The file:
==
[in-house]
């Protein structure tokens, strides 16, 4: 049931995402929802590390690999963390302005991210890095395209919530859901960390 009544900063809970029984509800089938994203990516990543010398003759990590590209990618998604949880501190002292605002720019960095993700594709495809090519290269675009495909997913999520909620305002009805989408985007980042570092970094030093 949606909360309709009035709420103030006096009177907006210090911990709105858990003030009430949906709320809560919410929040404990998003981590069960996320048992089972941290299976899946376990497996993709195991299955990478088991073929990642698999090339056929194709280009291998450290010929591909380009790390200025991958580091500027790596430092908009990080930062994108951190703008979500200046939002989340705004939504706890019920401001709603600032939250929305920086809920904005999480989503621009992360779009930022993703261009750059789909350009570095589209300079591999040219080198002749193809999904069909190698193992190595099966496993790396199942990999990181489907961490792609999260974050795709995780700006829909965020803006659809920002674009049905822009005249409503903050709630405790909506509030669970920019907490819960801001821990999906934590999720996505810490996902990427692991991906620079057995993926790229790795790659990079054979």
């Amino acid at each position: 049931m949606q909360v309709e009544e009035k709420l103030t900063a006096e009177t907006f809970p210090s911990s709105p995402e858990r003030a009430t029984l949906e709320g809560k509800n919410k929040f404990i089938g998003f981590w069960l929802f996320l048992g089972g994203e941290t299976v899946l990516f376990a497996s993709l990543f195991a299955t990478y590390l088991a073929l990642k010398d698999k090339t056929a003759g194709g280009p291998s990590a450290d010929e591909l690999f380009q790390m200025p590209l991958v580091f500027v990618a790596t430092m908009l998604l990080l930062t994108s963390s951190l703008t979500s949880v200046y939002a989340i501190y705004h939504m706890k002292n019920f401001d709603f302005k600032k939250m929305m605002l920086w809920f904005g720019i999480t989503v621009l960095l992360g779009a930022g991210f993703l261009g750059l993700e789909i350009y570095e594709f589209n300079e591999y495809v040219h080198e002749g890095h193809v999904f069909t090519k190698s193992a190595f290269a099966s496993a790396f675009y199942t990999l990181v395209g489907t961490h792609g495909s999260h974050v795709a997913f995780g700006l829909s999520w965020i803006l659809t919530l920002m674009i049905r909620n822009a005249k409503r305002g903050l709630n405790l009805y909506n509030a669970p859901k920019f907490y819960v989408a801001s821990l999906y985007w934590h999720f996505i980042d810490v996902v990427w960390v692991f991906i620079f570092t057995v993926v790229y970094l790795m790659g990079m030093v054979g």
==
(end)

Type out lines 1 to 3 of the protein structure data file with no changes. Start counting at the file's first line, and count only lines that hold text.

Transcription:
[in-house]
């Protein structure tokens, strides 16, 4: 049931995402929802590390690999963390302005991210890095395209919530859901960390 009544900063809970029984509800089938994203990516990543010398003759990590590209990618998604949880501190002292605002720019960095993700594709495809090519290269675009495909997913999520909620305002009805989408985007980042570092970094030093 949606909360309709009035709420103030006096009177907006210090911990709105858990003030009430949906709320809560919410929040404990998003981590069960996320048992089972941290299976899946376990497996993709195991299955990478088991073929990642698999090339056929194709280009291998450290010929591909380009790390200025991958580091500027790596430092908009990080930062994108951190703008979500200046939002989340705004939504706890019920401001709603600032939250929305920086809920904005999480989503621009992360779009930022993703261009750059789909350009570095589209300079591999040219080198002749193809999904069909190698193992190595099966496993790396199942990999990181489907961490792609999260974050795709995780700006829909965020803006659809920002674009049905822009005249409503903050709630405790909506509030669970920019907490819960801001821990999906934590999720996505810490996902990427692991991906620079057995993926790229790795790659990079054979």
């Amino acid at each position: 049931m949606q909360v309709e009544e009035k709420l103030t900063a006096e009177t907006f809970p210090s911990s709105p995402e858990r003030a009430t029984l949906e709320g809560k509800n919410k929040f404990i089938g998003f981590w069960l929802f996320l048992g089972g994203e941290t299976v899946l990516f376990a497996s993709l990543f195991a299955t990478y590390l088991a073929l990642k010398d698999k090339t056929a003759g194709g280009p291998s990590a450290d010929e591909l690999f380009q790390m200025p590209l991958v580091f500027v990618a790596t430092m908009l998604l990080l930062t994108s963390s951190l703008t979500s949880v200046y939002a989340i501190y705004h939504m706890k002292n019920f401001d709603f302005k600032k939250m929305m605002l920086w809920f904005g720019i999480t989503v621009l960095l992360g779009a930022g991210f993703l261009g750059l993700e789909i350009y570095e594709f589209n300079e591999y495809v040219h080198e002749g890095h193809v999904f069909t090519k190698s193992a190595f290269a099966s496993a790396f675009y199942t990999l990181v395209g489907t961490h792609g495909s999260h974050v795709a997913f995780g700006l829909s999520w965020i803006l659809t919530l920002m674009i049905r909620n822009a005249k409503r305002g903050l709630n405790l009805y909506n509030a669970p859901k920019f907490y819960v989408a801001s821990l999906y985007w934590h999720f996505i980042d810490v996902v990427w960390v692991f991906i620079f570092t057995v993926v790229y970094l790795m790659g990079m030093v054979g």